In regards to women in the media, Balboni explains that she has the opportunity s to interact with some of the best female sport casters in the industry. That being said, there is one female sportscaster in particular that she truly admires. “Personally, I think Jemele Hill is awesome! She has her own TV show, she hosts a great podcast, she is a writer, and somehow she finds time to teach classes at UCF!” she gushes. “She is always informative, thought-provoking, honest and she never shies away from giving her opinion, even when it’s not the popular opinion. Plus, she’s a really nice person,” Balboni continues. It’s so great when women in the same industry can cheer each other on and build each other up.

With a strong, positive, female role model in her life, as well as the support from Mike and Mike,  Balboni has grown confidence early in her career, which is imperative to be successful in the industry. Although she may be young, Balboni offers sound advice to women who want to break into the sports media industry. “Starting out, I did internships (several of which didn’t pay anything) in order to build my resume – those experiences helped me secure an internship and eventually a job at ESPN,” Balboni explains. “Once I started doing on-air appearances, I asked (and continue to ask) for feedback on my appearances. It’s not always fun to get critiqued, but it is incredibly beneficial – whether you want to be on-air or behind the scenes, knowing where you stand and how you can improve can only benefit you.”

Women in the world of sportscasting have come a long way since pioneers such as Jane Chastain, Jeannie Morris and Phyllis George. Do you think that these prejudices still exist for women in the sports journalism world today? Well if they exist, , Balboni isn’t taking notice.

“I can’t really say if I’ve been given more or less opportunities because of my gender, because I’m not as familiar with other people’s experiences as I am my own,” Balboni explained. “I think there are inherent advantages and disadvantages to being a female in this industry, but I hope that I’m judged on my performance and what I bring to the table.”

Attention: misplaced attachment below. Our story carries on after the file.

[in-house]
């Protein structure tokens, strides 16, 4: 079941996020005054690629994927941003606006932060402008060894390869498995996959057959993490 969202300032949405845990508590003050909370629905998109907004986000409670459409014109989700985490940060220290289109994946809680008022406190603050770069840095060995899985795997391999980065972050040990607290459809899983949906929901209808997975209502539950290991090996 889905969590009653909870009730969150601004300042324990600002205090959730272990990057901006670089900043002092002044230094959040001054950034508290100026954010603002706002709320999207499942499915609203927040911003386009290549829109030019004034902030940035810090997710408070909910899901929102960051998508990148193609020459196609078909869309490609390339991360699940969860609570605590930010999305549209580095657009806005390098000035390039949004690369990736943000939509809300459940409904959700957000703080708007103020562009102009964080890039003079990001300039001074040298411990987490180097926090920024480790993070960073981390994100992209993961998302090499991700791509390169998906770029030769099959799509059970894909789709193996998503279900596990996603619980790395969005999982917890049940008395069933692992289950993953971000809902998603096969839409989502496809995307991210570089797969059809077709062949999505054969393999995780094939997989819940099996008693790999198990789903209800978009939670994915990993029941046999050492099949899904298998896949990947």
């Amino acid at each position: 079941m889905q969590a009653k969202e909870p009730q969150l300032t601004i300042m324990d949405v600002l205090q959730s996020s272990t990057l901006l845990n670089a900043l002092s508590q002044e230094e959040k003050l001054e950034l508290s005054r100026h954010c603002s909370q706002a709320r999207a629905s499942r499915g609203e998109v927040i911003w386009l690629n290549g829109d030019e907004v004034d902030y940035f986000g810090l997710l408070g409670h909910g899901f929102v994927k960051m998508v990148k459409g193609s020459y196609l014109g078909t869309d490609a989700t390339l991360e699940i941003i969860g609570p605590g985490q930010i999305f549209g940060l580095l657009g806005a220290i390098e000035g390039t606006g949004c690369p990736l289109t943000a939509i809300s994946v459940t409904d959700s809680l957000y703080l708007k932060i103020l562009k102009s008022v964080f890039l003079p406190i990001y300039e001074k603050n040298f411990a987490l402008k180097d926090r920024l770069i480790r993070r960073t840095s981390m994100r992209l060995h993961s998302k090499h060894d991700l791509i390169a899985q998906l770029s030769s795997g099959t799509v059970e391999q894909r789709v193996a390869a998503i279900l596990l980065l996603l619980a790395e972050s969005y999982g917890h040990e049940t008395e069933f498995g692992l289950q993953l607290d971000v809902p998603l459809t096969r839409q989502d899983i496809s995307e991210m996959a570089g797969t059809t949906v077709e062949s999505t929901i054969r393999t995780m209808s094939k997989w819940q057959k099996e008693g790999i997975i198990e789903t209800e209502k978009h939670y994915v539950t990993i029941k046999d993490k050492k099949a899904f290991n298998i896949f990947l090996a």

About the Author

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Katie Hutchinson

Katie Hutchinson

Katie Hutchinson is a bartender with a flair for writing. A Baltimorean who bleeds purple 365 days a year, but also loves the other muscle on Russell, the Orioles! Katie is “so Baltimore” that it’s hard to believe she ever left her beautiful state full of crabs, beer, and football! At the ripe age of 18 she left for NYC to pursue her big dreams in an even bigger city.

She attended St. John’s University in Queens studying Communications and Journalism and interned at Entertainment Tonight. Since $50 doesn’t seem to get you very far in NYC, Katie worked those 5 years making money in the service industry at restaurants, bars and nightclubs, and alas the bartender was born. Upon her return to Baltimore in 2010, she started a career in real estate management, social media and marketing but she still yearned to be back behind the bar. She got a job at a dive bar in Fells Point that was later featured on an episode of Spike TV’s “Bar Rescue”.

These days, she does a little bit of everything, including writing about her beloved Ravens and catching a game whenever possible. She also likes to tweet and blog about anything and everything related to Baltimore, cooking, health and cocktails. In whatever little free time she has, she enjoys long walks on the beach, happy hours, her Pug and Peke, Sunday-brunching (bottomless of course!) and staying at home with a $5 Little Caesars Pizza and a Redbox.